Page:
To Graduate, Not to Graduate




There are three traditionally crucial stages of a person’s life. There is birth. Though it is optional, marriage is another important part of a person’s social life. And, surely, death is inescapable.

Nowadays, there are four. In addition to the above three, there is graduation. The importance of this instance in a person’s life is especially punctuated in Ethiopia, where graduations are a big deal, almost close to national celebrations.

Probably, illiteracy has something to do with this. For a country where not long ago the illiteracy rate used to be as high as 45pc, having a child, or even an extended family member, who can read and write is indeed a big deal.

Most of today’s youth are the first generation in their family to even go to college. Graduating, then, so much so like marriage, is considered a unique one-time occurrence, bringing honour and continuance to a family’s name.

Students of most colleges, in most fields, graduate in the summer season. This year, all state-run universities have held graduation ceremonies on three consecutive Saturdays, beginning on June 24. One after the other, universities have been emancipating students in their thousands into the vast domain of adulthood.

Some of these ceremonies, in keeping with tradition, have been broadcast live on the Ethiopian Broadcasting Corporation (EBC) television channel, or else are mentioned on the afternoon and evening news.

Most of the time, the ceremonies are attended by high-ranking officials of the government, who are invited to make mostly very long sleep-inducing speeches, with some possible exceptions.

The ambience during this season of university graduations could be compared to the festive feel of the big religious holidays.

Printing machines go into overdrive, slaving away producing various flyers, posters and displays. Flower shops make a killing selling red and yellow roses wrapped in gift cases. And shops in the popular neighbourhoods of Piassa and Merkato unload scores of suits and leather shoes.

And then there are the shindigs, usually thrown by parents for their children. Most of them will take place once the Christian fasting season, known as YeSene Tsome, concludes on July 8 this year.

Spices and meat products may become more expensive, as would graduation gown rentals, tents and baked goods. Guests attending graduation parties usually choose from a rather narrow list of presents to bring for the alumna or alumnus.

Topping the list are silver and gold jewellery, shirts, pictures of holy figures and quote embossed plates, with the latter two not being very popular among the youth.

These celebrations are more to the benefit, joy and gratification of parents than to the students themselves.

For the freshly graduated, high-octane celebrations of this type only help to elevate the nervousness associated with finishing something and beginning another.

The sheer number of guests, the amount of attention one gets, and the exorbitant sum of photos taken is entirely too overwhelming, and rather would be completely unbearable if it was not for the various presents received.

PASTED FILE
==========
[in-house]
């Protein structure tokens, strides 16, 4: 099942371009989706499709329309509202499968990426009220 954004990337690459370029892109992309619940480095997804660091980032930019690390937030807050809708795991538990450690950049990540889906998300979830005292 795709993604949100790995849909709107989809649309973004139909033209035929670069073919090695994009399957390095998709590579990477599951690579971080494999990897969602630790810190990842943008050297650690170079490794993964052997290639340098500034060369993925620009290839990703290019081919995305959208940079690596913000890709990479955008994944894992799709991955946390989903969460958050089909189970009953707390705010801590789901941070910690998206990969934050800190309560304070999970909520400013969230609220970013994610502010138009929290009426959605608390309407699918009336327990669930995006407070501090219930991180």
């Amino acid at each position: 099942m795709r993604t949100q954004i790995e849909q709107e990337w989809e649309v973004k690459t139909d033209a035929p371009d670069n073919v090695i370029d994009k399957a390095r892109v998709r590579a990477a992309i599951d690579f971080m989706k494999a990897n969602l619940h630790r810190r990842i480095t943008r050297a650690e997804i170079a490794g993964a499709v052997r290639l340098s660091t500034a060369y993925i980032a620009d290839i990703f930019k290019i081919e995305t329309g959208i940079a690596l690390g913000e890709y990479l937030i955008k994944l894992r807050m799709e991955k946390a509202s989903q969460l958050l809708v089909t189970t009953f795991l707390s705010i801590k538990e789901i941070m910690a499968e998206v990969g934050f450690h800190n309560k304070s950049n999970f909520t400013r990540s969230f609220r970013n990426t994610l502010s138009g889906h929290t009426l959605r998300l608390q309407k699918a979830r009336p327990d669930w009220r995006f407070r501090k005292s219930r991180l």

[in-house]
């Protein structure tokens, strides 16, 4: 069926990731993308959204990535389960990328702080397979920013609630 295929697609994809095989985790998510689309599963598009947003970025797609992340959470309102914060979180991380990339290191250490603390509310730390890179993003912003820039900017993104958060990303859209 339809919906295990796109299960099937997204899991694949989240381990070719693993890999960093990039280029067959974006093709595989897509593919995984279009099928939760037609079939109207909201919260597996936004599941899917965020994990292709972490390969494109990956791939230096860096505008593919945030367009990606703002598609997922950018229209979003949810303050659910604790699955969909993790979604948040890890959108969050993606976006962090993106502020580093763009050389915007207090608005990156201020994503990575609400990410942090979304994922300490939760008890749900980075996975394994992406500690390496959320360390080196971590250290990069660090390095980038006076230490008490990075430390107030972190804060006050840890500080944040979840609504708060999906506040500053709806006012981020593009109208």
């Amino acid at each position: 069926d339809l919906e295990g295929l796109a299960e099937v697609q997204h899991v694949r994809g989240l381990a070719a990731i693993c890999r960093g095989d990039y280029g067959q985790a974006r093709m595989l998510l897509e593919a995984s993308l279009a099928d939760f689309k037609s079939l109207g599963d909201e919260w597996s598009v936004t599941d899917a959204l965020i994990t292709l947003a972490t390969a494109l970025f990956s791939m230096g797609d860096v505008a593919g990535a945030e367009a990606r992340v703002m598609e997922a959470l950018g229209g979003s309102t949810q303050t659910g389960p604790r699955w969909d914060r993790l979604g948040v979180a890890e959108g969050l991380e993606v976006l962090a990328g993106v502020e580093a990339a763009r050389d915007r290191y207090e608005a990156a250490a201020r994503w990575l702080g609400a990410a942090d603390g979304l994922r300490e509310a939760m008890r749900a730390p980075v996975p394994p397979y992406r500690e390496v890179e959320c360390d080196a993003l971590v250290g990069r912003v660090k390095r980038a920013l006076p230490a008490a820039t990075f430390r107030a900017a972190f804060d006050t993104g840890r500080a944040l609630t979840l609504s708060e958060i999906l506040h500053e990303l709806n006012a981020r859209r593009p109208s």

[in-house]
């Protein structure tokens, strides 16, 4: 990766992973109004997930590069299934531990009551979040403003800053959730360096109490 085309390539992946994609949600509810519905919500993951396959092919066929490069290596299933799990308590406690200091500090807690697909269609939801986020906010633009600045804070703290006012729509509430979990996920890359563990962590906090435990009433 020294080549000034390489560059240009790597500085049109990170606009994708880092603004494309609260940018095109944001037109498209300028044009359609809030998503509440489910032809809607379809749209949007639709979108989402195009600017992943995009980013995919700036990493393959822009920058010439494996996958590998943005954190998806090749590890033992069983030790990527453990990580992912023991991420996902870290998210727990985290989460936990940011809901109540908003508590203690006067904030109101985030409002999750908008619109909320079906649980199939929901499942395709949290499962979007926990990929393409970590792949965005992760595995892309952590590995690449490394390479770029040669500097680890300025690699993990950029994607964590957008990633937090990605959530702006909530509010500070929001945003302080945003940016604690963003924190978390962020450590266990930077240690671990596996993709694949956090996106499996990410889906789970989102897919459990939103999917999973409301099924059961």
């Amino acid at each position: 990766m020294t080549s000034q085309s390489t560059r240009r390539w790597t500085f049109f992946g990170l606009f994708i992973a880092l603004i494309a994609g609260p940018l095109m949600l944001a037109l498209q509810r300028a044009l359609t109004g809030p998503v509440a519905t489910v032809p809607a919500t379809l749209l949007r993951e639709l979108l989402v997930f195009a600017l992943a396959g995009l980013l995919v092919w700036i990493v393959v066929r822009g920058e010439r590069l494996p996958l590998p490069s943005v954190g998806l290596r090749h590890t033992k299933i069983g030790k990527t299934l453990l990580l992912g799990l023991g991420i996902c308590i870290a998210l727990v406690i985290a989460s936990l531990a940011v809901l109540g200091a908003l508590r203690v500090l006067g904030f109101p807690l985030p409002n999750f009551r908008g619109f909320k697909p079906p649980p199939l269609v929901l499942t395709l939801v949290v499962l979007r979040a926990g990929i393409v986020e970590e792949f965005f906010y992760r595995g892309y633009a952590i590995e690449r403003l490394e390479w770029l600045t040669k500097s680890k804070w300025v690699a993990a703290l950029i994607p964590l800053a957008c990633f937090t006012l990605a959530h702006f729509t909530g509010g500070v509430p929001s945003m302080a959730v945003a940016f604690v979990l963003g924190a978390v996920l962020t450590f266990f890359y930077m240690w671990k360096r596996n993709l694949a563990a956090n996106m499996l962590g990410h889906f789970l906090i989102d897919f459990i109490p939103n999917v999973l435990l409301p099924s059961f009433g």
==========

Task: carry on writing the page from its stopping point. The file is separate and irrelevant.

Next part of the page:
Maybe the trepidation on the side of the graduating youth is the outlook of life after college.

What is there really? What are the employment opportunities?

Sure, the economy is growing, but nowhere as fast as the number of people that are finishing college. The tens of thousands that graduate this year alone will be put into the same boat that the already unemployed find themselves in.

Finding a job with zero years of experience is a cutthroat task, especially in the fields of engineering and health services, where the supply has far surpassed the demand, making the job alternatives low wage.

At least, six out of every ten high school mates I encounter tell me they have given up on the field they majored in, and are now doing completely unrelated jobs. It is to the loss of the nation that we do not have more think tanks and research facilities that gauge out such flaws in administrative policies.

We cannot per se say how many are abandoning their field, but it is probably too many for the situation to be neglected by the government.

It is also imperative to note where all of these graduates plan to make a living. It is very hard to find a graduate from a rural town who also wants to work in that town, and even harder to come across one born and raised in an urban area who wants a job outside an urban area.

The youth are flocking to the big cities, in search of better opportunities. Creating a job opportunity in some unpronounceable municipality of Ethiopia means a lot less than bringing jobs to places like Adama or Hawassa.

In arguing all of this, I do not mean to burst anyone’s bubble. To graduate, as most have told me, is to finally become a man. Everything becomes serious after this, if I make a mistake, I would not cost myself an A grade, but the company I work for a lot of money. And when I cheat, I could get arrested.

But sometimes, it is also important to take a step back to better sprint forward. We have to make sure that all those that graduate are not left out in the cold. Youth, when frustrated and without a future, can become a dangerous part of society.

But youth that feels in charge of his or her own destiny can be a fantastic asset.

 



By Christian Tesfaye
Christian Tesfaye (christian.tesfaye@yahoo.com) is a writer/film critic at large whose interests run amok in both directions of print and celluloid/digital storytelling.

Published on Jul 08,2017 [ Vol 18 ,No 897]


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